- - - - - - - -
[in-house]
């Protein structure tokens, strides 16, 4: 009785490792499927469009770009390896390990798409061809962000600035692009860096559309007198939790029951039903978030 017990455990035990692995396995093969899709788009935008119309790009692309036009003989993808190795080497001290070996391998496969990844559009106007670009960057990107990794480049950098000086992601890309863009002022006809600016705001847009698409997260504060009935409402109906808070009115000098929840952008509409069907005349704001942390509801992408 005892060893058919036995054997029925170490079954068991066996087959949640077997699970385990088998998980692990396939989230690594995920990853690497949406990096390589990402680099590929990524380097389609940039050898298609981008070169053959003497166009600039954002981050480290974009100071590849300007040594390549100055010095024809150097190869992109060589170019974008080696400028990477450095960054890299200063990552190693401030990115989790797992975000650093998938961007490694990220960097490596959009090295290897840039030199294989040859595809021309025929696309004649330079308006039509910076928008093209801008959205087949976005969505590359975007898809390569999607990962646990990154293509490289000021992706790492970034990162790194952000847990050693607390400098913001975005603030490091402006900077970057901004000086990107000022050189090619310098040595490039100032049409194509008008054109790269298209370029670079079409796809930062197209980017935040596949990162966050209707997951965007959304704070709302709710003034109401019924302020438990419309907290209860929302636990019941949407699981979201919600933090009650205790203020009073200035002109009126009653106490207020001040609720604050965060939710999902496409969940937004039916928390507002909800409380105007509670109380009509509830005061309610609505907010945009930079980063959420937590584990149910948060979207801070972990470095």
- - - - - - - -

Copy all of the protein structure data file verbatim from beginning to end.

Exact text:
[in-house]
């Protein structure tokens, strides 16, 4: 009785490792499927469009770009390896390990798409061809962000600035692009860096559309007198939790029951039903978030 017990455990035990692995396995093969899709788009935008119309790009692309036009003989993808190795080497001290070996391998496969990844559009106007670009960057990107990794480049950098000086992601890309863009002022006809600016705001847009698409997260504060009935409402109906808070009115000098929840952008509409069907005349704001942390509801992408 005892060893058919036995054997029925170490079954068991066996087959949640077997699970385990088998998980692990396939989230690594995920990853690497949406990096390589990402680099590929990524380097389609940039050898298609981008070169053959003497166009600039954002981050480290974009100071590849300007040594390549100055010095024809150097190869992109060589170019974008080696400028990477450095960054890299200063990552190693401030990115989790797992975000650093998938961007490694990220960097490596959009090295290897840039030199294989040859595809021309025929696309004649330079308006039509910076928008093209801008959205087949976005969505590359975007898809390569999607990962646990990154293509490289000021992706790492970034990162790194952000847990050693607390400098913001975005603030490091402006900077970057901004000086990107000022050189090619310098040595490039100032049409194509008008054109790269298209370029670079079409796809930062197209980017935040596949990162966050209707997951965007959304704070709302709710003034109401019924302020438990419309907290209860929302636990019941949407699981979201919600933090009650205790203020009073200035002109009126009653106490207020001040609720604050965060939710999902496409969940937004039916928390507002909800409380105007509670109380009509509830005061309610609505907010945009930079980063959420937590584990149910948060979207801070972990470095």